[R] Logistic regression model selection with overdispersed/autocorrelated data

Jesse.Whittington@pc.gc.ca Jesse.Whittington at pc.gc.ca
Tue Jan 31 17:09:00 CET 2006

Jesse.Whittington at pc.gc.ca wrote:
> I am creating habitat selection models for caribou and other species with
> data collected from GPS collars.  In my current situation the
> recorded the locations of 30 caribou every 6 hours.  I am then comparing
> resources used at caribou locations to random locations using logistic
> regression (standard habitat analysis).
> The data is therefore highly autocorrelated and this causes Type I error
> two ways â€“ small standard errors around beta-coefficients and
> over-paramaterization during model selection.  Robust standard errors are
> easily calculated by block-bootstrapping the data using â€œanimalâ€ as a
> cluster with the Design library, however I havenâ€™t found a satisfactory
> solution for model selection.
> A couple options are:
> 1.  Using QAIC where the deviance is divided by a variance inflation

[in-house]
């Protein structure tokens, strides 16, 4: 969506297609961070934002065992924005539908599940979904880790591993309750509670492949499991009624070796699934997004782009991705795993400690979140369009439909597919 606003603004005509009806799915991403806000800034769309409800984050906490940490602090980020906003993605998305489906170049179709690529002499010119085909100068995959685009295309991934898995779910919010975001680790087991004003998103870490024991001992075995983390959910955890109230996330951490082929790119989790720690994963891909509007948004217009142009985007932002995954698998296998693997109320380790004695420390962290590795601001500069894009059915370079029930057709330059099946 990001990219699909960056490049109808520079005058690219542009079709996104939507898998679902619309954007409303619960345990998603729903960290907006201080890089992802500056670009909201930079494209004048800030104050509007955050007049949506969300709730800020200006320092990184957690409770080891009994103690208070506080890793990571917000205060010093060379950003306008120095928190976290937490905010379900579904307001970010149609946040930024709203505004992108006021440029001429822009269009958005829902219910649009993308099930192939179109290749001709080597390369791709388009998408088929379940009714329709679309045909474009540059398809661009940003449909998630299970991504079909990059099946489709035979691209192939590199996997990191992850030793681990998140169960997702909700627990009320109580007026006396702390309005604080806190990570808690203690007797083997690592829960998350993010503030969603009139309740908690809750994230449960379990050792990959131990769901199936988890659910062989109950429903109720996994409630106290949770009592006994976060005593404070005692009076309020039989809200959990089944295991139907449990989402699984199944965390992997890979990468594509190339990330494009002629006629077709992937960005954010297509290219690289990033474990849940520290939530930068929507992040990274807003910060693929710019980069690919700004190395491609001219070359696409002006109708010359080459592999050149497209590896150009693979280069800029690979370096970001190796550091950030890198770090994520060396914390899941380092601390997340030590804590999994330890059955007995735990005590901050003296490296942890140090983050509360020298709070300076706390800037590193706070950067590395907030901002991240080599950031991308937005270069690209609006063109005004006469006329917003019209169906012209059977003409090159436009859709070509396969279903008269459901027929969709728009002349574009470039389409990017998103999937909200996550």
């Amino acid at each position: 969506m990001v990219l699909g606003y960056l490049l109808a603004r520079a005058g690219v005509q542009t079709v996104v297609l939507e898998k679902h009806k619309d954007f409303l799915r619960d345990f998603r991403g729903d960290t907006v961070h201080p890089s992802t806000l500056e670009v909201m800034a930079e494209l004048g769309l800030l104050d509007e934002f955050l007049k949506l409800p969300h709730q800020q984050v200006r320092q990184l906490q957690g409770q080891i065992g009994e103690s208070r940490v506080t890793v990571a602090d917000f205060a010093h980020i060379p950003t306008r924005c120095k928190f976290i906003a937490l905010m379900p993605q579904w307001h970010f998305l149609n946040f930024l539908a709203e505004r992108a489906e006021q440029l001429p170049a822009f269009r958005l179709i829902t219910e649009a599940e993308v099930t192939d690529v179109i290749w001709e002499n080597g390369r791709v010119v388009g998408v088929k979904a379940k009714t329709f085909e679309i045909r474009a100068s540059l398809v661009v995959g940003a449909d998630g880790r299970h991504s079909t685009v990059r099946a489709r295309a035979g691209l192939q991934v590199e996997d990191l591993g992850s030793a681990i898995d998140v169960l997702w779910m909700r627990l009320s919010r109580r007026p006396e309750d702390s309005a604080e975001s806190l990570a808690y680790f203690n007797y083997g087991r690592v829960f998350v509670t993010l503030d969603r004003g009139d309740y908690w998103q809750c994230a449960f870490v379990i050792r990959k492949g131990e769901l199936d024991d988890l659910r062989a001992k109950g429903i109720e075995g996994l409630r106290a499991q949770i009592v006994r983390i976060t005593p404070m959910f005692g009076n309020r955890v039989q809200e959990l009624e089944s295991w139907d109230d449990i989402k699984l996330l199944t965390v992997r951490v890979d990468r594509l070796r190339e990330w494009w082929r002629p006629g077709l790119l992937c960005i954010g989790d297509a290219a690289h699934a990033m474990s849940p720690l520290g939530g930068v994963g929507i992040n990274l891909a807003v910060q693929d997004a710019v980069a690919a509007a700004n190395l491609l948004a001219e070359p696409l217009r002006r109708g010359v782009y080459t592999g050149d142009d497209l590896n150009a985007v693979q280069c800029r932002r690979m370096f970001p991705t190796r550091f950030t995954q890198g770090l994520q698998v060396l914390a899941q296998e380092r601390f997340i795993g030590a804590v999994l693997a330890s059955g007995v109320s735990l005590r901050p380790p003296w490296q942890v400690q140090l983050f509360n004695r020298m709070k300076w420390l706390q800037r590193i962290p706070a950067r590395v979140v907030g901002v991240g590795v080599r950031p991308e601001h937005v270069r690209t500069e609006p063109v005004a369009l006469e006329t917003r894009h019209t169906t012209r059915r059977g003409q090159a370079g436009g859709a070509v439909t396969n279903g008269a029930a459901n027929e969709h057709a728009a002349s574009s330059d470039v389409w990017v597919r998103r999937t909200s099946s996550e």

> (Burnham & Anderson).  However, this VIF can vary greatly depending on
> data set and the set of covariates used in the global model.
> 2.  Manual forward stepwise regression using both changes in deviance and
> robust p-values for the beta-coefficients.
> I have been looking for a solution to this problem for a couple years and
> would appreciate any advice.
> Jesse

Frank E Harrell Jr wrote:

If you must do non-subject-matter-driven model selection, look at the
fastbw function in Design, which will use the cluster bootstrap variance


Thanks for the tip.  I didn't know that the fastbw function could account
for the clustered variance.  For others, the code to run such a model from
the Design library would be:

model.1 <- lrm(y ~ x1+x2+x3+x4, data=data, x=T,y=T)          # create model
model.2 <- bootcov(model.1, cluster=data$animal, B=10000)    # calculate
robust variance matrix
fastbw(model.2)                                              # backward
step-wise selection.

Later we will examine individual caribou responses to trails
(subject-specific model selection).  For this we plan to use mixed effects
models (lmer).  Is this what you would also recommend?

I look forward to reading the new edition of your book when it is


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